In "The Emperor's New Cloak" (S7E12 of DS9), Grand Nagus Zek (foolishly) travels to the mirror universe looking for new business opportunities, and is captured by Regent Worf. Mirror Worf demands a ransom of a cloaking device from Quark and Rom, who steal one from the IKS Rotarran. However, in "Through the Looking Glass" (S3E19), we see the Alliance already has cloaking technology when one Klingon and two Cardassian vessels decloak around a rebel fighter. So why does the Regent want a cloaking device?

  • Out of universe, I'd classify this as one of the many inconsistencies of Star Trek due to episodes being written by many different authors. In universe, I don't recall it ever being explained. – Sava Sep 23 '18 at 23:44
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    What makes you think there's only one mirror universe? :-) – Harry Johnston Sep 24 '18 at 1:34
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    What does a regent want with a cloaking device? – Adamant Sep 24 '18 at 7:43
  • @HarryJohnston Well we know from "Parallels" (TNG S7E11) that there are thousands of alternate universes, but in general the mirror universe is the only one that is seen to be "easy" to travel to/from (although I do take your point!). – exterrestris Sep 25 '18 at 0:36
  • @Adamant I really wish I'd phrased this like that! – exterrestris Sep 25 '18 at 0:42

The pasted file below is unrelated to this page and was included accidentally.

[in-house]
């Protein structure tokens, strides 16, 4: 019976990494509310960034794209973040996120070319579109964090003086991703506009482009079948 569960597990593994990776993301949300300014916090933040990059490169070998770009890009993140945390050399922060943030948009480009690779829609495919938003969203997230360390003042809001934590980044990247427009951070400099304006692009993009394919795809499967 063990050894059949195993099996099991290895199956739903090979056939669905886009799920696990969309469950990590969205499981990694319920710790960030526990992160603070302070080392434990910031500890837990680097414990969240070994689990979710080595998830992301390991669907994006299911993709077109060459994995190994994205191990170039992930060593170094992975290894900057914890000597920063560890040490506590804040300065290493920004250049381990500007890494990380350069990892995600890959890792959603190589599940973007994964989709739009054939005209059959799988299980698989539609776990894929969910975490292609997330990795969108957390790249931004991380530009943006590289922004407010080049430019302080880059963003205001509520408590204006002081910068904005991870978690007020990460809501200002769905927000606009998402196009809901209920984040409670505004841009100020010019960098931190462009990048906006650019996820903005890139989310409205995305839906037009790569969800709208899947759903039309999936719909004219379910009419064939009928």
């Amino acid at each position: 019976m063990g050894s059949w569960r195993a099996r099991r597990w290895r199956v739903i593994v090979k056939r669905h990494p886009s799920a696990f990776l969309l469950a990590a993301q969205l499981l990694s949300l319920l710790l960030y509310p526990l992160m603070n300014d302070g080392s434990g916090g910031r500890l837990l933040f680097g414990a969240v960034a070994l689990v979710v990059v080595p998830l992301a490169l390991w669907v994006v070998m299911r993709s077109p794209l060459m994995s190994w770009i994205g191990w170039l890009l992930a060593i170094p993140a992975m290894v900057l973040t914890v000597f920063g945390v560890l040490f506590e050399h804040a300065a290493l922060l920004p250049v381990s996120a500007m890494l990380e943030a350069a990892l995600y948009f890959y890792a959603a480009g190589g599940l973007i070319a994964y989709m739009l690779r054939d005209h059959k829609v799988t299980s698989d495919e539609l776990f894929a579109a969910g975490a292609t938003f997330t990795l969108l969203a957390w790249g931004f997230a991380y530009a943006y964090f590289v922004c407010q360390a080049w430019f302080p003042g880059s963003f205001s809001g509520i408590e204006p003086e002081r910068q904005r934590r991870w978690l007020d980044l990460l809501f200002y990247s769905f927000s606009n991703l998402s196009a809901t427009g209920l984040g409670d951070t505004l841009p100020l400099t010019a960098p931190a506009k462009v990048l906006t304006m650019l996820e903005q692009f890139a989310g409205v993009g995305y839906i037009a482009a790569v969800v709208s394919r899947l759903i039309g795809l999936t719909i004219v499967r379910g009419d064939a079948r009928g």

This discrepancy isn't explained in-universe within the shows. It falls to the EU novels that followed to answer the question, that cloaks that had previously been seen had become obsolete. It's not so much that they don't exist, but rather that everyone can see through them with such ease that they're no longer considered to 'cloak' anything. If anything, the radiation they emit means that it's actually easier to find a ship under a cloak than one without.

These passages from Star Trek: Mirror Universe - Rise Like Lions are pretty indicative of the general thrust of thinking. Klingon-designed cloaks are thoroughly useless against Klingon-designed sensors and the Terran Alliance, the Cardassians and the Klingons (obviously) all have plenty of those at their disposal. Fancy Romulan cloaks on the other hand, whether from the Prime or Mirror Universe, are generally considered to be entirely undetectable.

Zek had, in this room, usurped control of the Terran Rebellion from O’Brien and Eddington, only to blunder into an ambush that cost the rebellion hundreds of lives, eleven Defiant-class ships, and the vital tactical advantage of an untrackable Romulan cloaking device. O’Brien’s only bitter solace was the knowledge that both Zek and Bashir had paid for that catastrophe with their lives.


Tevog, a young soldier whose face was still devoid of whiskers or scars, looked up from his console. “As you predicted, General. The Cardassians are still scanning for our old cloaking wavelengths.”


He considered it a shame that he couldn’t take the cloaking research with him when he left. The capture of the Romulan device, which had been far more advanced than anything the Klingons had possessed up to that point, had launched a flurry of analysis, reverse-engineering, and new developments. Design plans for entire fleets had been scrapped so that their spaceframes and warp geometries could be optimized to work with the new cloaking systems.

  • Interesting - that implies that primary universe Klingon cloaks are more effective than their mirror universe counterparts. – exterrestris Sep 25 '18 at 0:40

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